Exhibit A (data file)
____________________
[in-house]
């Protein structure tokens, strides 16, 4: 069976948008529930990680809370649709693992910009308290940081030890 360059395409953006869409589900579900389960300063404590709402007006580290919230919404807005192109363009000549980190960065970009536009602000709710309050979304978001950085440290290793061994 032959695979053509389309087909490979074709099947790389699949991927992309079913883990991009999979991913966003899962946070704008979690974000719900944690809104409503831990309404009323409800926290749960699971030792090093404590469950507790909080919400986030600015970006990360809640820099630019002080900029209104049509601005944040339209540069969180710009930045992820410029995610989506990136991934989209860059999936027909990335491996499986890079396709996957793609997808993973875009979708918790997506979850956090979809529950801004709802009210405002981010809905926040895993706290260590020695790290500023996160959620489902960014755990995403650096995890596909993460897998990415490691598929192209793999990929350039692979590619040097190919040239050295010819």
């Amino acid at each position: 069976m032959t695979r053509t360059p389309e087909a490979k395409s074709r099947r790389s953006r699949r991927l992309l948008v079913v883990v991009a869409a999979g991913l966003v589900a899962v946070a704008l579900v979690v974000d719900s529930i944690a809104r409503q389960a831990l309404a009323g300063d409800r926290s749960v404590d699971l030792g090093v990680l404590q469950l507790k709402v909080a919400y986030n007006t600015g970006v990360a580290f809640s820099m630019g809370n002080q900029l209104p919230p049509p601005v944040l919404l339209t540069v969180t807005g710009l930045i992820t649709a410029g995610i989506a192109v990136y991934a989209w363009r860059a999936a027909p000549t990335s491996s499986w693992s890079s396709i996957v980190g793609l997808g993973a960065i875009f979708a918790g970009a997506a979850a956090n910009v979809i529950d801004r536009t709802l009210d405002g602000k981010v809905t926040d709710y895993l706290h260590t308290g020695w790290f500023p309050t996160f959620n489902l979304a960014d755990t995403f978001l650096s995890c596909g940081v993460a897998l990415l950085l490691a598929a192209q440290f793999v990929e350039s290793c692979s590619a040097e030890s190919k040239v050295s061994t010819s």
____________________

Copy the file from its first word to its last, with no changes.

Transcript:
[in-house]
């Protein structure tokens, strides 16, 4: 069976948008529930990680809370649709693992910009308290940081030890 360059395409953006869409589900579900389960300063404590709402007006580290919230919404807005192109363009000549980190960065970009536009602000709710309050979304978001950085440290290793061994 032959695979053509389309087909490979074709099947790389699949991927992309079913883990991009999979991913966003899962946070704008979690974000719900944690809104409503831990309404009323409800926290749960699971030792090093404590469950507790909080919400986030600015970006990360809640820099630019002080900029209104049509601005944040339209540069969180710009930045992820410029995610989506990136991934989209860059999936027909990335491996499986890079396709996957793609997808993973875009979708918790997506979850956090979809529950801004709802009210405002981010809905926040895993706290260590020695790290500023996160959620489902960014755990995403650096995890596909993460897998990415490691598929192209793999990929350039692979590619040097190919040239050295010819």
């Amino acid at each position: 069976m032959t695979r053509t360059p389309e087909a490979k395409s074709r099947r790389s953006r699949r991927l992309l948008v079913v883990v991009a869409a999979g991913l966003v589900a899962v946070a704008l579900v979690v974000d719900s529930i944690a809104r409503q389960a831990l309404a009323g300063d409800r926290s749960v404590d699971l030792g090093v990680l404590q469950l507790k709402v909080a919400y986030n007006t600015g970006v990360a580290f809640s820099m630019g809370n002080q900029l209104p919230p049509p601005v944040l919404l339209t540069v969180t807005g710009l930045i992820t649709a410029g995610i989506a192109v990136y991934a989209w363009r860059a999936a027909p000549t990335s491996s499986w693992s890079s396709i996957v980190g793609l997808g993973a960065i875009f979708a918790g970009a997506a979850a956090n910009v979809i529950d801004r536009t709802l009210d405002g602000k981010v809905t926040d709710y895993l706290h260590t308290g020695w790290f500023p309050t996160f959620n489902l979304a960014d755990t995403f978001l650096s995890c596909g940081v993460a897998l990415l950085l490691a598929a192209q440290f793999v990929e350039s290793c692979s590619a040097e030890s190919k040239v050295s061994t010819s």